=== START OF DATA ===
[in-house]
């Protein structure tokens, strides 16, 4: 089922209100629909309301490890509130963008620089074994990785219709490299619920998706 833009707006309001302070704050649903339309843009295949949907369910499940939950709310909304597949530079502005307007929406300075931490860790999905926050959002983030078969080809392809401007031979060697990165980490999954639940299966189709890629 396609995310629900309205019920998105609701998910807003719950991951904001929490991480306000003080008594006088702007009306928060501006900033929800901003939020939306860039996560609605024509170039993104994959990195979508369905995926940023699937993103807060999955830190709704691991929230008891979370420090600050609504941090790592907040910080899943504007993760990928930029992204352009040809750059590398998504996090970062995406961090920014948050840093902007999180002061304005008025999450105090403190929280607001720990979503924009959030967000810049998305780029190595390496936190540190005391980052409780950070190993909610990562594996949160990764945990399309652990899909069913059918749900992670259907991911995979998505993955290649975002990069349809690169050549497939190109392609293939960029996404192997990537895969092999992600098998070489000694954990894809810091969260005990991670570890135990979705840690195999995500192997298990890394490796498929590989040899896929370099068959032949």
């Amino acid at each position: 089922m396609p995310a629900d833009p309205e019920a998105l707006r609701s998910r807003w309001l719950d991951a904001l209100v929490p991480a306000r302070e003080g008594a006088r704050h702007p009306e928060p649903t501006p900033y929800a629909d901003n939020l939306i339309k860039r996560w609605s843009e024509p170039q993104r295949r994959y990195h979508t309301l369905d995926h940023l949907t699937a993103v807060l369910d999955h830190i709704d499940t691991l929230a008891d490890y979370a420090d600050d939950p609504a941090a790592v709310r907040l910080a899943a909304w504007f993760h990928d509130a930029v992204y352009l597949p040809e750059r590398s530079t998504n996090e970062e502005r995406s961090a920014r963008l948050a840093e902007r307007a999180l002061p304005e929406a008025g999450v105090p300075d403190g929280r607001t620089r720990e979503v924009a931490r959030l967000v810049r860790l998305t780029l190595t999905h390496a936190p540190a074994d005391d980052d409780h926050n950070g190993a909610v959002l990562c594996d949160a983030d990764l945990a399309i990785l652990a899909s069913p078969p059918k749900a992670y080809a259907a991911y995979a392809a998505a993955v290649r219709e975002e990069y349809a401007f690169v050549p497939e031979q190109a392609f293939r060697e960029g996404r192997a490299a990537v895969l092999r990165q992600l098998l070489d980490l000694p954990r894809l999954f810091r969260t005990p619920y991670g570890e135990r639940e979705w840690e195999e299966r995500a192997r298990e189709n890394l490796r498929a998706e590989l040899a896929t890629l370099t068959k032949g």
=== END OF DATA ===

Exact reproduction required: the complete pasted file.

[in-house]
């Protein structure tokens, strides 16, 4: 089922209100629909309301490890509130963008620089074994990785219709490299619920998706 833009707006309001302070704050649903339309843009295949949907369910499940939950709310909304597949530079502005307007929406300075931490860790999905926050959002983030078969080809392809401007031979060697990165980490999954639940299966189709890629 396609995310629900309205019920998105609701998910807003719950991951904001929490991480306000003080008594006088702007009306928060501006900033929800901003939020939306860039996560609605024509170039993104994959990195979508369905995926940023699937993103807060999955830190709704691991929230008891979370420090600050609504941090790592907040910080899943504007993760990928930029992204352009040809750059590398998504996090970062995406961090920014948050840093902007999180002061304005008025999450105090403190929280607001720990979503924009959030967000810049998305780029190595390496936190540190005391980052409780950070190993909610990562594996949160990764945990399309652990899909069913059918749900992670259907991911995979998505993955290649975002990069349809690169050549497939190109392609293939960029996404192997990537895969092999992600098998070489000694954990894809810091969260005990991670570890135990979705840690195999995500192997298990890394490796498929590989040899896929370099068959032949």
């Amino acid at each position: 089922m396609p995310a629900d833009p309205e019920a998105l707006r609701s998910r807003w309001l719950d991951a904001l209100v929490p991480a306000r302070e003080g008594a006088r704050h702007p009306e928060p649903t501006p900033y929800a629909d901003n939020l939306i339309k860039r996560w609605s843009e024509p170039q993104r295949r994959y990195h979508t309301l369905d995926h940023l949907t699937a993103v807060l369910d999955h830190i709704d499940t691991l929230a008891d490890y979370a420090d600050d939950p609504a941090a790592v709310r907040l910080a899943a909304w504007f993760h990928d509130a930029v992204y352009l597949p040809e750059r590398s530079t998504n996090e970062e502005r995406s961090a920014r963008l948050a840093e902007r307007a999180l002061p304005e929406a008025g999450v105090p300075d403190g929280r607001t620089r720990e979503v924009a931490r959030l967000v810049r860790l998305t780029l190595t999905h390496a936190p540190a074994d005391d980052d409780h926050n950070g190993a909610v959002l990562c594996d949160a983030d990764l945990a399309i990785l652990a899909s069913p078969p059918k749900a992670y080809a259907a991911y995979a392809a998505a993955v290649r219709e975002e990069y349809a401007f690169v050549p497939e031979q190109a392609f293939r060697e960029g996404r192997a490299a990537v895969l092999r990165q992600l098998l070489d980490l000694p954990r894809l999954f810091r969260t005990p619920y991670g570890e135990r639940e979705w840690e195999e299966r995500a192997r298990e189709n890394l490796r498929a998706e590989l040899a896929t890629l370099t068959k032949g």